On 7/17/15 2:03 PM, Travis Leithead wrote:
Something magical happens here. The use of super() is supposed to call
the constructor of the HTMLElement class—but that’s not a normal JS
class. It doesn’t have a defined constructor() method

Sure, but neither does Array. What super() actually does is get the prototype of the current constructor and call it. So in your case:

class CustomElement extends HTMLElement {
   constructor() {

it would call the HTMLElement constructor.

Now there's a slight problem here, which is that HTMLElement is not defined to have a constructor in the spec right now. We need to fix that, clearly, for this subclassing of elements with constructors stuff to make sense.

Also, as
has been pointed out, running the CustomElement constructor code
_/before/_ instantiating the actual element (at parse-time for example)

I'm not sure what "before" means here. In the hypothetical world in which we call the CustomElement constructor from the parser, the parser would do that, and get back an object. That would be the "actual element".

·Javascript classes are mutable—what if CustomElement’s proto chain is
mutated later?

Then you get something that may not be an HTMLElement when you construct via it. Obviously consumers who care (like the parser, perhaps; though it may only care about getting Element) would need to check and handle that problem.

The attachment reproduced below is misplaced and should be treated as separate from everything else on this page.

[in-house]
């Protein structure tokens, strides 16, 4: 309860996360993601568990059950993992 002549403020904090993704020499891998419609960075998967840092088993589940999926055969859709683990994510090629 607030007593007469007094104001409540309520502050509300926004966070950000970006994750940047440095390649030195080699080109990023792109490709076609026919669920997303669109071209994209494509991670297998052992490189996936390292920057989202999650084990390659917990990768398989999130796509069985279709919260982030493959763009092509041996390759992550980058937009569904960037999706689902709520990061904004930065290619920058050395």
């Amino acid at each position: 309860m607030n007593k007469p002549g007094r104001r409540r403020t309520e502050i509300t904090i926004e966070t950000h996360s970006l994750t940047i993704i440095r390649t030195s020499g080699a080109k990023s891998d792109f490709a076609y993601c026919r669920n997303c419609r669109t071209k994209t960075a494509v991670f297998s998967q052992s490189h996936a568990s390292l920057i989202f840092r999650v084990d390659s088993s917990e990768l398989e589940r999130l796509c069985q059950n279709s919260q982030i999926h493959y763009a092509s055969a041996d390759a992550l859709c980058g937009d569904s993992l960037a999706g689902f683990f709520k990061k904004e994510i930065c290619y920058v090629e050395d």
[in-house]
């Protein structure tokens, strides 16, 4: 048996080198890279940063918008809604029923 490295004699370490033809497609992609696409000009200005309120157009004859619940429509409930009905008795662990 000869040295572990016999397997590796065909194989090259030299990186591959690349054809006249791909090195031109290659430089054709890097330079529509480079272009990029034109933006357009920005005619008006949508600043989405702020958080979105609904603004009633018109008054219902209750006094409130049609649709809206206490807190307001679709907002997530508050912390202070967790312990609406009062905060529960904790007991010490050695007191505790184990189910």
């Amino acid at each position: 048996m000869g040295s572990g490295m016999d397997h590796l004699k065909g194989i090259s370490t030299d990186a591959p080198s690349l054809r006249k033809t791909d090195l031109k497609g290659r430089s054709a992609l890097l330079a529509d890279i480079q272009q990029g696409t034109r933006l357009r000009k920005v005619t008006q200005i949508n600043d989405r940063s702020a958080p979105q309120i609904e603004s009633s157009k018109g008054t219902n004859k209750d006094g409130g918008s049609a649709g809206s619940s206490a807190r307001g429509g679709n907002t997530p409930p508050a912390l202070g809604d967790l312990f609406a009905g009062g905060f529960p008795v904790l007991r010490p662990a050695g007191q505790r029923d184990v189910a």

1.Native [internal] element is created with appropriate tag name,
attributes, etc.

2.JS constructor is called and provided the instance (as ‘this’)

The only problem with that is what Anne pointed out: there are some proposed ES spec additions that would require that the initial JS object allocation take the subclassing bits into account to determine which immutable state it's preallocated with. Note that I'm not convinced that means we need to call JS from the parser; just that's the problem Anne is trying to solve.

Need to chew a bit on your XFooStartup proposal before I can comment on it intelligently.


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